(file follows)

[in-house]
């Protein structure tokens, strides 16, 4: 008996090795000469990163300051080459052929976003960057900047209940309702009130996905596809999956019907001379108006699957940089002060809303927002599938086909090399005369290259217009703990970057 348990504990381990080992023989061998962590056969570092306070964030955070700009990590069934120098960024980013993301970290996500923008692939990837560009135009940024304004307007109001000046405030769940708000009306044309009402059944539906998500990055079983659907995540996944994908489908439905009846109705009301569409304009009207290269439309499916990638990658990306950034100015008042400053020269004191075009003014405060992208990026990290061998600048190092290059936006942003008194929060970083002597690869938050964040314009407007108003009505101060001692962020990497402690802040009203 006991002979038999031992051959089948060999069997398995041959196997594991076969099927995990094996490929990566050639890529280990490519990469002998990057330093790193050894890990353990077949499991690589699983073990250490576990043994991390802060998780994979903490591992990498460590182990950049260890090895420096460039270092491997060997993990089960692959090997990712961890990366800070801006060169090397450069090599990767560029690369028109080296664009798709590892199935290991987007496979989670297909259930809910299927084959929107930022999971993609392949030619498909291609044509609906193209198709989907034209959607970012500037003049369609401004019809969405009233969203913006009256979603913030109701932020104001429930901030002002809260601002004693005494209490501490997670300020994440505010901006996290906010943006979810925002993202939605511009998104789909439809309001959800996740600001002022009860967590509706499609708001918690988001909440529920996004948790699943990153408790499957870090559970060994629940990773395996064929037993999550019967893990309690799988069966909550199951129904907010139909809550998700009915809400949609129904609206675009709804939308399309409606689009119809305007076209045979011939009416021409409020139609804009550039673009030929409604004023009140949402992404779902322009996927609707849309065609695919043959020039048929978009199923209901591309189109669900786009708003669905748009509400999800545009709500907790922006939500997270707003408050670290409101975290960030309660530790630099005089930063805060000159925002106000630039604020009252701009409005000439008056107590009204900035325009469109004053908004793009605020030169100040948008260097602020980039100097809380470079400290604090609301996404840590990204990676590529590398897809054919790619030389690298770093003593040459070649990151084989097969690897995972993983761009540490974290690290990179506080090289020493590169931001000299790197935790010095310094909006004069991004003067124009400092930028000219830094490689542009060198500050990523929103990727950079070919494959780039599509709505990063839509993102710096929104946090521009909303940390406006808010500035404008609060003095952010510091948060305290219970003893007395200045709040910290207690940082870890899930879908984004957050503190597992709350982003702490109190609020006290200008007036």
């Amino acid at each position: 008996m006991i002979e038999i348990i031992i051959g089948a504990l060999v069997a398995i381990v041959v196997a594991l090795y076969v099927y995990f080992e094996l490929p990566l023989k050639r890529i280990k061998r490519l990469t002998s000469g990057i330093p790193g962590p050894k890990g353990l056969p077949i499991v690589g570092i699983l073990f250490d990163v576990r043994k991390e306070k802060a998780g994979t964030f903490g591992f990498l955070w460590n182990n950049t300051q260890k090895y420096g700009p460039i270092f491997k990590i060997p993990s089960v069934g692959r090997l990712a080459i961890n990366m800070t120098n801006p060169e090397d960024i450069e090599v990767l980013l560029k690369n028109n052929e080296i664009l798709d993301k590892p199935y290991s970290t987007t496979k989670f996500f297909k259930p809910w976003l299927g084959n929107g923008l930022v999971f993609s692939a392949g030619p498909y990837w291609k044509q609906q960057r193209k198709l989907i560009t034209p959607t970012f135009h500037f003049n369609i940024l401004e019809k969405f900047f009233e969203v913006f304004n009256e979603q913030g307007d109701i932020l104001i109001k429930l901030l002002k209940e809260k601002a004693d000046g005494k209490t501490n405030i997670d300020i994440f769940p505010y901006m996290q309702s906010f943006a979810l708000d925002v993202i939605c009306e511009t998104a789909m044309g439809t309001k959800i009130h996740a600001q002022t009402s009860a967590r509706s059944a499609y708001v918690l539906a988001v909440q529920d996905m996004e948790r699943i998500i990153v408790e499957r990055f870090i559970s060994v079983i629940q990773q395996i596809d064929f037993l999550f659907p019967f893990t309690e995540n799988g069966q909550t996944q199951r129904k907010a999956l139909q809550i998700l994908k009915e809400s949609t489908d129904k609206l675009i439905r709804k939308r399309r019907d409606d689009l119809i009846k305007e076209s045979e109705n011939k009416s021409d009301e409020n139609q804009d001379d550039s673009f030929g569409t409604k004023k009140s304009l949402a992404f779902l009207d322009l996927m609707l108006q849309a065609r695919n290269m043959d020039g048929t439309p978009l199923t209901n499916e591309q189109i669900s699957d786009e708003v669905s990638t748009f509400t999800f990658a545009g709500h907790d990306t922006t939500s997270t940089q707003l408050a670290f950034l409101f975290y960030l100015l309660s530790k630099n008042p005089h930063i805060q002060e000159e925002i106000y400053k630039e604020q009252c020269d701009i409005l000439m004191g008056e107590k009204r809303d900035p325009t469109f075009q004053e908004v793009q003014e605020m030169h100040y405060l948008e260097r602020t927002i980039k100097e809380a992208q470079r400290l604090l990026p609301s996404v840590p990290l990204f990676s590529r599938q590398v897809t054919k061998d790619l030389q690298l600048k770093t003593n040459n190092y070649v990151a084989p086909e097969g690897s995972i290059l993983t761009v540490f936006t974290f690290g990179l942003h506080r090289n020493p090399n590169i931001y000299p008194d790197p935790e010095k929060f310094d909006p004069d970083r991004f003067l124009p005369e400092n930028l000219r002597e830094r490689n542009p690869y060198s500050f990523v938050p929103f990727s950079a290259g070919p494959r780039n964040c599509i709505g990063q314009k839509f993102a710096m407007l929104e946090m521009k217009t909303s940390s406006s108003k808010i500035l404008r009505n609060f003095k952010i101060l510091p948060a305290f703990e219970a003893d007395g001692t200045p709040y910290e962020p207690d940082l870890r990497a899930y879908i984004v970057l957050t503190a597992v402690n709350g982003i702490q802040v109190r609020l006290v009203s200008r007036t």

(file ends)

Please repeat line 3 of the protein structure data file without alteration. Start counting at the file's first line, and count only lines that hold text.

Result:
């Amino acid at each position: 008996m006991i002979e038999i348990i031992i051959g089948a504990l060999v069997a398995i381990v041959v196997a594991l090795y076969v099927y995990f080992e094996l490929p990566l023989k050639r890529i280990k061998r490519l990469t002998s000469g990057i330093p790193g962590p050894k890990g353990l056969p077949i499991v690589g570092i699983l073990f250490d990163v576990r043994k991390e306070k802060a998780g994979t964030f903490g591992f990498l955070w460590n182990n950049t300051q260890k090895y420096g700009p460039i270092f491997k990590i060997p993990s089960v069934g692959r090997l990712a080459i961890n990366m800070t120098n801006p060169e090397d960024i450069e090599v990767l980013l560029k690369n028109n052929e080296i664009l798709d993301k590892p199935y290991s970290t987007t496979k989670f996500f297909k259930p809910w976003l299927g084959n929107g923008l930022v999971f993609s692939a392949g030619p498909y990837w291609k044509q609906q960057r193209k198709l989907i560009t034209p959607t970012f135009h500037f003049n369609i940024l401004e019809k969405f900047f009233e969203v913006f304004n009256e979603q913030g307007d109701i932020l104001i109001k429930l901030l002002k209940e809260k601002a004693d000046g005494k209490t501490n405030i997670d300020i994440f769940p505010y901006m996290q309702s906010f943006a979810l708000d925002v993202i939605c009306e511009t998104a789909m044309g439809t309001k959800i009130h996740a600001q002022t009402s009860a967590r509706s059944a499609y708001v918690l539906a988001v909440q529920d996905m996004e948790r699943i998500i990153v408790e499957r990055f870090i559970s060994v079983i629940q990773q395996i596809d064929f037993l999550f659907p019967f893990t309690e995540n799988g069966q909550t996944q199951r129904k907010a999956l139909q809550i998700l994908k009915e809400s949609t489908d129904k609206l675009i439905r709804k939308r399309r019907d409606d689009l119809i009846k305007e076209s045979e109705n011939k009416s021409d009301e409020n139609q804009d001379d550039s673009f030929g569409t409604k004023k009140s304009l949402a992404f779902l009207d322009l996927m609707l108006q849309a065609r695919n290269m043959d020039g048929t439309p978009l199923t209901n499916e591309q189109i669900s699957d786009e708003v669905s990638t748009f509400t999800f990658a545009g709500h907790d990306t922006t939500s997270t940089q707003l408050a670290f950034l409101f975290y960030l100015l309660s530790k630099n008042p005089h930063i805060q002060e000159e925002i106000y400053k630039e604020q009252c020269d701009i409005l000439m004191g008056e107590k009204r809303d900035p325009t469109f075009q004053e908004v793009q003014e605020m030169h100040y405060l948008e260097r602020t927002i980039k100097e809380a992208q470079r400290l604090l990026p609301s996404v840590p990290l990204f990676s590529r599938q590398v897809t054919k061998d790619l030389q690298l600048k770093t003593n040459n190092y070649v990151a084989p086909e097969g690897s995972i290059l993983t761009v540490f936006t974290f690290g990179l942003h506080r090289n020493p090399n590169i931001y000299p008194d790197p935790e010095k929060f310094d909006p004069d970083r991004f003067l124009p005369e400092n930028l000219r002597e830094r490689n542009p690869y060198s500050f990523v938050p929103f990727s950079a290259g070919p494959r780039n964040c599509i709505g990063q314009k839509f993102a710096m407007l929104e946090m521009k217009t909303s940390s406006s108003k808010i500035l404008r009505n609060f003095k952010i101060l510091p948060a305290f703990e219970a003893d007395g001692t200045p709040y910290e962020p207690d940082l870890r990497a899930y879908i984004v970057l957050t503190a597992v402690n709350g982003i702490q802040v109190r609020l006290v009203s200008r007036t």